City, University of London’s Professor Artur Garcez explores some of the drawbacks of the technology.
By Professor Artur d’Avila Garcez, Director of City’s Research Centre for Machine Learning
We are seeing great excitement and concern around ChatGPT – part of the latest development in artificial neural networks that learn large language models (LLM).
While some researchers say that they have no concerns about ChatGPT, most will agree that there is great utility to be derived from the latest LLMs and so-called AIGC (Artificial Intelligence Generated Content).
From increases in productivity to real-time language translation, better ways of searching the internet and interacting with computational systems, the possibilities are tremendous.
Those who express anxiety over the technology point to two main problems, one of a more philosophical nature and the other with an immediate practical impact on everyday life.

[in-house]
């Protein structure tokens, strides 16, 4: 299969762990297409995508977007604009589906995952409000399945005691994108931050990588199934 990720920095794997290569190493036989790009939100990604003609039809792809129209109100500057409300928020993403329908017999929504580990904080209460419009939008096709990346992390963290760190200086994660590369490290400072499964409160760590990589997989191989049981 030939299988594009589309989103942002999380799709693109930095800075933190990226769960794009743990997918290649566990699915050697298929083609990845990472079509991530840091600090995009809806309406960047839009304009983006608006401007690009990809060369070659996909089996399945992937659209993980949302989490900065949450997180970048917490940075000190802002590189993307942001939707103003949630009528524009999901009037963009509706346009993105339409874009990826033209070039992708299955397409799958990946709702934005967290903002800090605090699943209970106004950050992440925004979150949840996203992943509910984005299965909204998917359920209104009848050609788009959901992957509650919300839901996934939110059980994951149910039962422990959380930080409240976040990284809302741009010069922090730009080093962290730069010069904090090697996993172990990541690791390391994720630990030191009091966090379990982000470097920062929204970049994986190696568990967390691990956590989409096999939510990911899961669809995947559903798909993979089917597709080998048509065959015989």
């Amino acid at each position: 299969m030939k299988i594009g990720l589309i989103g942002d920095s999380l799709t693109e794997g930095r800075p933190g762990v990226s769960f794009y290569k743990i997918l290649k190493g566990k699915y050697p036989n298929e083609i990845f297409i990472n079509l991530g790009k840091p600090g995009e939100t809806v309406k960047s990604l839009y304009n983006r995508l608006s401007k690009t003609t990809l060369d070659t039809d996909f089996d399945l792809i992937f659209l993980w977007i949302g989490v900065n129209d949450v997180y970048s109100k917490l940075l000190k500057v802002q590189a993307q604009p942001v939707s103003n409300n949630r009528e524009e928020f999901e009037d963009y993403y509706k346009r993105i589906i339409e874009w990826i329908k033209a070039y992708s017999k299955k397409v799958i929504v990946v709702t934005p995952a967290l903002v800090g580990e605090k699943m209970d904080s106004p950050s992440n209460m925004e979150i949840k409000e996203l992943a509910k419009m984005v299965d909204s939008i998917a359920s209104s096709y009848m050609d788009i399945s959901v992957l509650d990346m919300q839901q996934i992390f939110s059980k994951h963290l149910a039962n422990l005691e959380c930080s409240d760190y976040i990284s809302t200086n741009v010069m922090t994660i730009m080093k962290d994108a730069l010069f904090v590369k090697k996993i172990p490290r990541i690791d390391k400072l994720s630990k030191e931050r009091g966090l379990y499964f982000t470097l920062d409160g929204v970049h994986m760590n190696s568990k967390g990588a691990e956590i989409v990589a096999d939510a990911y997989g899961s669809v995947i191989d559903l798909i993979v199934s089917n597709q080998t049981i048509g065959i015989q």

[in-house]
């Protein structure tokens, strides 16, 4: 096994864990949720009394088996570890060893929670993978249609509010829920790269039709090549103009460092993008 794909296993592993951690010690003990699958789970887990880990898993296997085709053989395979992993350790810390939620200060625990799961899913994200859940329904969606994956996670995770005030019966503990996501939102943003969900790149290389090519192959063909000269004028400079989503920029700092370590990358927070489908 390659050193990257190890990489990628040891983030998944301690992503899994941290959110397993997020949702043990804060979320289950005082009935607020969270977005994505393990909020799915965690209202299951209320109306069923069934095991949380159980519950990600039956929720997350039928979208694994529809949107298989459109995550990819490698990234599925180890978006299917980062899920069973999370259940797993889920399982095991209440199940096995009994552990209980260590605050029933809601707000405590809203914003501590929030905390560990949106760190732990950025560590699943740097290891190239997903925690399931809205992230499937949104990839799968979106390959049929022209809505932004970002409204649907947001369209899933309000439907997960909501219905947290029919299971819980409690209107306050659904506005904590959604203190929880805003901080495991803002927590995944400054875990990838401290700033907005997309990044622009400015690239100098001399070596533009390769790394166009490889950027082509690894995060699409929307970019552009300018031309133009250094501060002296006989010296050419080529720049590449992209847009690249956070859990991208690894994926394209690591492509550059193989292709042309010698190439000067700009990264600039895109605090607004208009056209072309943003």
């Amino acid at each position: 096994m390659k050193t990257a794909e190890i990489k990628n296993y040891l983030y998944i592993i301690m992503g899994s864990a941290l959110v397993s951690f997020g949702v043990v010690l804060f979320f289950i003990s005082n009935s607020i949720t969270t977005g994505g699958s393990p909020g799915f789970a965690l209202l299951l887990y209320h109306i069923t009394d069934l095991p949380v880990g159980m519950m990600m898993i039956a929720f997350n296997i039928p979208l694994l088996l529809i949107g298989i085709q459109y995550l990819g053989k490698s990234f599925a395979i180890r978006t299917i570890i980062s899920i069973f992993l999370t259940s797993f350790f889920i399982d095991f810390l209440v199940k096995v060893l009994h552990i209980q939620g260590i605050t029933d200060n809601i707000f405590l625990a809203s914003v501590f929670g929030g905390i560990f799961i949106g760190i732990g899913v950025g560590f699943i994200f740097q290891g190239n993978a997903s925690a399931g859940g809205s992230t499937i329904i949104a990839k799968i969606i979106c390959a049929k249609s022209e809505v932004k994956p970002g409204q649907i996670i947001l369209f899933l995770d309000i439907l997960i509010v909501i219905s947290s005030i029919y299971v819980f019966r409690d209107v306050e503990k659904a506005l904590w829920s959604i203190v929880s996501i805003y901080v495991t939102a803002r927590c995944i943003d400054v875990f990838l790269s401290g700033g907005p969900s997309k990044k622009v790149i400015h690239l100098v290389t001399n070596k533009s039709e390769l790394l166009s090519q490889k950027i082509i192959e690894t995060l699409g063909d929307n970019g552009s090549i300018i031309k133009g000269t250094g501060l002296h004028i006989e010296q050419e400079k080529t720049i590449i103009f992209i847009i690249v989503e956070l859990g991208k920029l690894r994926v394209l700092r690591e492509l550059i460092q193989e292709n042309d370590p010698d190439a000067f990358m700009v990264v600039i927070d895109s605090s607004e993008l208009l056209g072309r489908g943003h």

As pointed out by Noam Chomsky during the AI Debate 3 in December 2022, ChatGPT cannot possibly tell us anything about how language works in the human mind. This is because, among other things, ChatGPT is a black-box.
Research about ‘opening the black-box’ to make sense of large neural networks, particularly to address concept learning, compositionality and reasoning, is underway in the research area known as neurosymbolic AI.
I have for several years co-organised the annual International Workshop on Neural-Symbolic Learning and Reasoning (known as the NeSy workshop series) - the longest standing gathering for the presentation and discussion of cutting-edge research in neurosymbolic AI.
Of immediate impact, ChatGPT makes mistakes.
It makes both silly and serious mistakes in ways that will disguise such mistakes because it generalizes from common patterns used in conversation.
The most immediate concern of a practical nature, therefore, is the risk of large-scale disinformation dissemination and its impact, particularly on young democracies.
Neurosymbolic AI can help mitigate the disinformation risks by opening the black box and allowing reasoning about what has been learned.
In the meantime, domain experts will need to become AI experts.